CuusheFor a pianist to adopt a chillwave sound for her sophomore album, a form of music often associated with amateur bedroom musicians, would seem like a dumbed-down shot at accessibility, and ultimately this album follows that lead, with sprinklings of beautiful musicianship along the way, just increasing the frustration of what could have been.

To put together a successful and coherent album of this genre, the musician has to achieve the harmonic balance of both relaxing yet, most importantly, entertaining the listener throughout, despite focusing on the somewhat more delicate and fragile end of the musical spectrum.

First song in and you’d think this balance had been struck; ‘Sort of Light’ flings its arms around the listener, pulling them into Cuushe’s minimal sun-basked sea. After a vocal repetition of the song’s title, a rolling piano loops over the original structure enlacing the song with an unbeknown beauty, before a subtle breakdown is perfectly overshadowed by the repetition of the same rolling piano, which is soon accompanied by handclaps as the song drives to  a satisfying yet upbeat conclusion.

Pulling yourself out of this sea conscious becomes a fatal worry when the aptly named ‘I Dreamt About Silence’ comes into hazy focus, drifting off from the brief of entertaining yet relaxing and maybe forcing you to drift off too. The first three minutes of the song amble along with Cuushe’s (aka Mayuko Hitotsuyanagi) voice ironically washed out by the starry-eyed yet crushing textures. Soon, however, the textures fall away in favour of Cuushe’s superior piano playing, her fingers tickling feverishly along the scales building a beautiful sound structure. Yet sadly, this rare moment of beauty only makes it all the more painful when it is snatched thievishly away from you, as the computer-enhanced synths return, forcing the song back to its lethargic unconscious state.

‘Butterfly’ adds life to proceedings, opening with a playful one-woman duet. Mayuko cajoles and teases with herself throughout the first verse, providing you with a small glimpse into her persona, before a chorus of standard vocal ‘ahs’ drain the enjoyment away, as a thickened atmosphere absorbs the song within itself, causing the enjoyment to droop.

At the beginning of ‘I Love You’ Cuushe’s voice is for once allowed to soar, showcasing her obvious vocal talents. Later, however, they are hidden yet again as her voice dwindles into a collection of meditated hushes and whispers, as the song ends with an aimless repetition of “I Love You” over a dwindling directionless rhythm; never have those three little words felt more meaningless.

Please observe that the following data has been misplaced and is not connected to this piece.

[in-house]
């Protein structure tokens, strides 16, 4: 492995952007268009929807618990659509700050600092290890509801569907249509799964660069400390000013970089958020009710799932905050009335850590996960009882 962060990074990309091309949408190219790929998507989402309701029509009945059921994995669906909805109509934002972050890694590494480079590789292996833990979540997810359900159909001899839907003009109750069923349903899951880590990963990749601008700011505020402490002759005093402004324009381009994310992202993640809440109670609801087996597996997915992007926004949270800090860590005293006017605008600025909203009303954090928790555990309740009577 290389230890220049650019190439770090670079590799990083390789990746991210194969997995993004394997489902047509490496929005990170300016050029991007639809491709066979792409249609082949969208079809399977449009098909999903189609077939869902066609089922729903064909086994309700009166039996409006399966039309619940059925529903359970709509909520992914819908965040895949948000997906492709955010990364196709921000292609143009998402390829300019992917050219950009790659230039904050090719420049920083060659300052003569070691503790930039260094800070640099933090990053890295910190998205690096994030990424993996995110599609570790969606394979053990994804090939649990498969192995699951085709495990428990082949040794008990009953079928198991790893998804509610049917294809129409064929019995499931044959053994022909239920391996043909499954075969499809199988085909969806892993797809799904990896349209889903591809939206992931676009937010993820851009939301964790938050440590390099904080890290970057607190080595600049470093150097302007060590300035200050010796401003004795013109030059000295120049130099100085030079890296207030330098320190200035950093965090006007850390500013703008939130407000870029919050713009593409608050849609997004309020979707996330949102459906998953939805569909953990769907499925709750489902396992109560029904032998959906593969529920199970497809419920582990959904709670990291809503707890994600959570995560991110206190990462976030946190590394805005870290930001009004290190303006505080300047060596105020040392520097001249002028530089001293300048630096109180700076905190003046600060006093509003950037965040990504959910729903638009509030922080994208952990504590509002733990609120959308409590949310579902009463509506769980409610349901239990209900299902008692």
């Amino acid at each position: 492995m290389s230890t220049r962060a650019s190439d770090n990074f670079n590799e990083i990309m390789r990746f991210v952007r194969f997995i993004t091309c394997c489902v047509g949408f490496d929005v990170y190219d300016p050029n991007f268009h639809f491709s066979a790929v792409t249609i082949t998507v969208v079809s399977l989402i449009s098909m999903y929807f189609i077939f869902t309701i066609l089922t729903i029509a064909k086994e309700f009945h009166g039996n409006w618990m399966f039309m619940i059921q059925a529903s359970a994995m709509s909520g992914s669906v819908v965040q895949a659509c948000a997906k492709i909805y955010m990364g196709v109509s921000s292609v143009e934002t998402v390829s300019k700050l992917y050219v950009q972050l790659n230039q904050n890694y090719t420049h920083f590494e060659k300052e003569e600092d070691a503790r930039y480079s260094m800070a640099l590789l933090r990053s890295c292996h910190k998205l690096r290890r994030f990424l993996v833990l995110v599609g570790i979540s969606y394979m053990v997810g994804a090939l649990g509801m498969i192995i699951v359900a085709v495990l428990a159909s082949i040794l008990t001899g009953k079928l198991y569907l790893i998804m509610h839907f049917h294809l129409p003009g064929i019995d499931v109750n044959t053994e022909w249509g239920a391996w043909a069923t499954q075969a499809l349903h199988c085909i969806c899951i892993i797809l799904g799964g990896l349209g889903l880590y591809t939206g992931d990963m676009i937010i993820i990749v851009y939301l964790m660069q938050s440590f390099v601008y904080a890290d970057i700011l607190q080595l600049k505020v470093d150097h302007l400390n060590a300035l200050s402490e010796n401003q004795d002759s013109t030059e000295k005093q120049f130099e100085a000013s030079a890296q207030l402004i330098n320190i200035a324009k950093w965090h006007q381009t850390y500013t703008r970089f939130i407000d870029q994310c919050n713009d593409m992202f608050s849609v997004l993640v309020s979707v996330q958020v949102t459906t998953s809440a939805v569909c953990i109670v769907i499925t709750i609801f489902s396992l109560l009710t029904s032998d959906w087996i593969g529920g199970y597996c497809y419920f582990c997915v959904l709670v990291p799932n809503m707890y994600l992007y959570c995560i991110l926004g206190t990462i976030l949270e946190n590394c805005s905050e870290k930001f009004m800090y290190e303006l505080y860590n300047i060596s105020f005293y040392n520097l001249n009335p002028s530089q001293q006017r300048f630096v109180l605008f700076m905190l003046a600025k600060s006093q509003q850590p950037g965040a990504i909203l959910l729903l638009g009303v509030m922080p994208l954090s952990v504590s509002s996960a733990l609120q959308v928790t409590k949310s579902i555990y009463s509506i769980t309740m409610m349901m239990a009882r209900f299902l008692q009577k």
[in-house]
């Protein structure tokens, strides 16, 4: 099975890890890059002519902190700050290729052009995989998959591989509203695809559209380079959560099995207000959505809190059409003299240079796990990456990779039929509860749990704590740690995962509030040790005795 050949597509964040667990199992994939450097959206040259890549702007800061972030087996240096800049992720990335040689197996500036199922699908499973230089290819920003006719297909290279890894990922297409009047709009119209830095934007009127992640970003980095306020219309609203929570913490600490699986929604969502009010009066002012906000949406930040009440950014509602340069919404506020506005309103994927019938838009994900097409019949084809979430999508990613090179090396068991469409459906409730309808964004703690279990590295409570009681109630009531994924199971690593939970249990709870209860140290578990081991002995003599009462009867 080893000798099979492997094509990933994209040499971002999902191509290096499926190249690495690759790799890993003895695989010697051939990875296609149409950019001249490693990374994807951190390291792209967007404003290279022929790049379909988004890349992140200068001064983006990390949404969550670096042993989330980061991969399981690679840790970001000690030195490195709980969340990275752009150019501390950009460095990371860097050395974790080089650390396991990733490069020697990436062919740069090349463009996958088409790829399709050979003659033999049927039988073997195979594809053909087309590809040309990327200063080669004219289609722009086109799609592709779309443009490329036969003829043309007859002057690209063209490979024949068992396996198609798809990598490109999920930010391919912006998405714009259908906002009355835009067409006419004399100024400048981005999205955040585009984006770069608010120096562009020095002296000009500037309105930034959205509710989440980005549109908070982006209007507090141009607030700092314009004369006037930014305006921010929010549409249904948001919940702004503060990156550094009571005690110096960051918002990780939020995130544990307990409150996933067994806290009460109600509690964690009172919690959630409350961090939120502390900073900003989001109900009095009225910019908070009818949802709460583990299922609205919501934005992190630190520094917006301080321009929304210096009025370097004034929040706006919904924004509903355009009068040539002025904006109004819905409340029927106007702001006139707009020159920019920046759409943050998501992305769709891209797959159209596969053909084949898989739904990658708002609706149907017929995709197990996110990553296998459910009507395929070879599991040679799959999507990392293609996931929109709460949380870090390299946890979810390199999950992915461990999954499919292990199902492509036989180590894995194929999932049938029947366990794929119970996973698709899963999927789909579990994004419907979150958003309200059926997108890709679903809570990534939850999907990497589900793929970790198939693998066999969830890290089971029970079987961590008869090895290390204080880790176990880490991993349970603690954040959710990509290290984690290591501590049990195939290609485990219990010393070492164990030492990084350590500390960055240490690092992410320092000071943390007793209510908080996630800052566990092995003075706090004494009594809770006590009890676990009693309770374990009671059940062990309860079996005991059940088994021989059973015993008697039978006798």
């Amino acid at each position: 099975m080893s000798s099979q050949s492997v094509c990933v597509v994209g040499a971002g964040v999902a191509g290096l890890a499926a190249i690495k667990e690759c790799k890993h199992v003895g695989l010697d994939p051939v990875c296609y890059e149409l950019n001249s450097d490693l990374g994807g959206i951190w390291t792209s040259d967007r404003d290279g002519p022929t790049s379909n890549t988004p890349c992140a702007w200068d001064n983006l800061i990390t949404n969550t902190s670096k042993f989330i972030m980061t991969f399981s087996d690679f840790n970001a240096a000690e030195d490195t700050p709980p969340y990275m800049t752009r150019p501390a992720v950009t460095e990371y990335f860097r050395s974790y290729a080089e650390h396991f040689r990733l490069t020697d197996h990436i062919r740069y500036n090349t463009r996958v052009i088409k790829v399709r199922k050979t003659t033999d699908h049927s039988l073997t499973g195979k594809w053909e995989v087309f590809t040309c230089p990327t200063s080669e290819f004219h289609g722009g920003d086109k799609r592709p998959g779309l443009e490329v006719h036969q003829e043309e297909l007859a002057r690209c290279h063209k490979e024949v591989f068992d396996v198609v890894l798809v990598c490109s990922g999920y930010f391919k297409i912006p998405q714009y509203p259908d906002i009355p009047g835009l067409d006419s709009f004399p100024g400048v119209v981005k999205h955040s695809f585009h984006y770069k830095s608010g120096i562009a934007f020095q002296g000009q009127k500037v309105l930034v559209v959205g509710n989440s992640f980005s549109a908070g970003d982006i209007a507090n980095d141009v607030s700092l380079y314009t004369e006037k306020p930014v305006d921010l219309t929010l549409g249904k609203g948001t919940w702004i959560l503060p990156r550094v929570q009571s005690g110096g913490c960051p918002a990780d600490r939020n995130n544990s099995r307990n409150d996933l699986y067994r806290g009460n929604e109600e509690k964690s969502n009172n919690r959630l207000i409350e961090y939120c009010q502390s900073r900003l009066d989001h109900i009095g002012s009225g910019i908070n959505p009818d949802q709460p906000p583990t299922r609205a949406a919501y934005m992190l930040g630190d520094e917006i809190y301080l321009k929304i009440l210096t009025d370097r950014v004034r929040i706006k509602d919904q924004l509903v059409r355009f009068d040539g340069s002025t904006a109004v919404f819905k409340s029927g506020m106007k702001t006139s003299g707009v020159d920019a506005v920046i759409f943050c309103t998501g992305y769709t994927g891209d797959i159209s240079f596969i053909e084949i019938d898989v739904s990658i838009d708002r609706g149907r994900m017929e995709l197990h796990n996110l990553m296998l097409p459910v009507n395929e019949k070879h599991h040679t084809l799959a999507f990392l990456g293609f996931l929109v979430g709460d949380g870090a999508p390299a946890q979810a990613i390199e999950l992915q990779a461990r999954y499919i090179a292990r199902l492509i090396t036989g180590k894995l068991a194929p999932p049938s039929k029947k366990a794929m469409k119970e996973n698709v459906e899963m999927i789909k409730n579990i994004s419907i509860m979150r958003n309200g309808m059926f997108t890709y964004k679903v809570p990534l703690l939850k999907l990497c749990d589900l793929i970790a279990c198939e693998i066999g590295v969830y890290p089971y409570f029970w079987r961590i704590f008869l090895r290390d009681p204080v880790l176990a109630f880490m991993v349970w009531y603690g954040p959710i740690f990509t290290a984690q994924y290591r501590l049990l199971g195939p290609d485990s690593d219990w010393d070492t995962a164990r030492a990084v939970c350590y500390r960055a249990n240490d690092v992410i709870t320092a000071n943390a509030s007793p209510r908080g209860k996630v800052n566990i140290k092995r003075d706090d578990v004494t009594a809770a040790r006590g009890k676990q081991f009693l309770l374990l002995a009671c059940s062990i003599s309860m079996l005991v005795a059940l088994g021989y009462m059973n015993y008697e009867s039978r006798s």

The album’s high point then comes next in ‘I Miss You’. Here the ambient smokes and vapors compressing this record are blown away, leaving a lonely and desperate musician to stand alone and deliver a shameless hook where she declares, “I wanna be with you”. This revealing moment is completely refreshing, having just waded through a forest of shy, insular whispers.  ‘I Miss You’ is irresistible and catchy forming itself around a love-indulgent chorus, where Cuushe declares, “You make me happy”, finally forming a connection between musician and listener as you become part of Cuushe’s now less hazy vision.

‘Lost My Way’ is an ironic title for the next song, as the connection bound between listener and musician slips idly away, as the album, yet again, drifts with pure somnolence. This song is broken and structureless, making it a tedious listen as no singular outstanding feature can be drawn from it.  ‘Swing Your Heart’ offers a sort of solace. Here Cuushe repeats the song-title over muted drums with such feeling forcing the listener to question and consider the circumstances under which such a term was formed. She then forms an enticing melody later in the song, switching between high and low pitches as the piano is allowed to stand alone with Cuushe crafting a unique choral tapestry over the top.

The last two songs only serve to disappoint and frustrate. ‘Steamy Mirror’ is literally an undecipherable vocal over four dull baritone piano bars accompanied with snatches of snare drums, and when the song slows to reveal a tribal playing of a tomtom, anticipation for a change in pace is high before, inexplicably, the song recedes into silence.  ‘Hanabi’ does exactly the same. Here a piano sprawls out over Cuushe’s muted vocals to reveal an alluring chorus, before again, direction is lost, causing an albm to finish in a telling way, offering small doses of hope before seemingly prescribing a much heavier dose of Night Nurse.

This album, just like the contents of a butterfly case, reveals something which is sparingly beautiful, but most importantly fragile and weak with a very limited lifespan.

4 out of 11

Release Date 23/09/2013 (Flau)

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Paddy Kinsella

Hi all, my name is Paddy and I have a love for everything from African music to indie to house (basically anything other than heavy metal). Gigging and listening to albums are genuinely the things I most value and love doing.